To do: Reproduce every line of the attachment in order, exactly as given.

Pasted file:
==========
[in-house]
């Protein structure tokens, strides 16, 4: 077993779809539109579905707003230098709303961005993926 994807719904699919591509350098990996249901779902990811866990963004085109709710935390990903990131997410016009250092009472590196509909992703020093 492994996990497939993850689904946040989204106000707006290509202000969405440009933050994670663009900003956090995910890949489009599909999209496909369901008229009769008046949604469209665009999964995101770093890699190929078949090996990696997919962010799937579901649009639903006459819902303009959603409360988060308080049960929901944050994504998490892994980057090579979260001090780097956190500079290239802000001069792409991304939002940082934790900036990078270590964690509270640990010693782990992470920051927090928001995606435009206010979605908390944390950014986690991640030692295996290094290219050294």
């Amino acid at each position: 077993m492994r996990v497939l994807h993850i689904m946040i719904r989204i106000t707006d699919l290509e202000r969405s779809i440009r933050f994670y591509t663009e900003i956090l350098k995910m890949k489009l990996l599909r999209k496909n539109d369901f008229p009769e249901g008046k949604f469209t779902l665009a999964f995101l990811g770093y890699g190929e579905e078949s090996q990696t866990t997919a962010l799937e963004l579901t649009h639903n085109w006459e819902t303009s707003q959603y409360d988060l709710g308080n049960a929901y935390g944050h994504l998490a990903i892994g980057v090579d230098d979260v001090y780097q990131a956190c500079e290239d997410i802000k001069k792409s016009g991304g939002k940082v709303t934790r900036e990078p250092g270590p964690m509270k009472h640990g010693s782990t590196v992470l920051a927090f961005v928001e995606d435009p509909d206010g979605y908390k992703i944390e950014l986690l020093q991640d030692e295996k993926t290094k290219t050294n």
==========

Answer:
[in-house]
């Protein structure tokens, strides 16, 4: 077993779809539109579905707003230098709303961005993926 994807719904699919591509350098990996249901779902990811866990963004085109709710935390990903990131997410016009250092009472590196509909992703020093 492994996990497939993850689904946040989204106000707006290509202000969405440009933050994670663009900003956090995910890949489009599909999209496909369901008229009769008046949604469209665009999964995101770093890699190929078949090996990696997919962010799937579901649009639903006459819902303009959603409360988060308080049960929901944050994504998490892994980057090579979260001090780097956190500079290239802000001069792409991304939002940082934790900036990078270590964690509270640990010693782990992470920051927090928001995606435009206010979605908390944390950014986690991640030692295996290094290219050294």
């Amino acid at each position: 077993m492994r996990v497939l994807h993850i689904m946040i719904r989204i106000t707006d699919l290509e202000r969405s779809i440009r933050f994670y591509t663009e900003i956090l350098k995910m890949k489009l990996l599909r999209k496909n539109d369901f008229p009769e249901g008046k949604f469209t779902l665009a999964f995101l990811g770093y890699g190929e579905e078949s090996q990696t866990t997919a962010l799937e963004l579901t649009h639903n085109w006459e819902t303009s707003q959603y409360d988060l709710g308080n049960a929901y935390g944050h994504l998490a990903i892994g980057v090579d230098d979260v001090y780097q990131a956190c500079e290239d997410i802000k001069k792409s016009g991304g939002k940082v709303t934790r900036e990078p250092g270590p964690m509270k009472h640990g010693s782990t590196v992470l920051a927090f961005v928001e995606d435009p509909d206010g979605y908390k992703i944390e950014l986690l020093q991640d030692e295996k993926t290094k290219t050294n």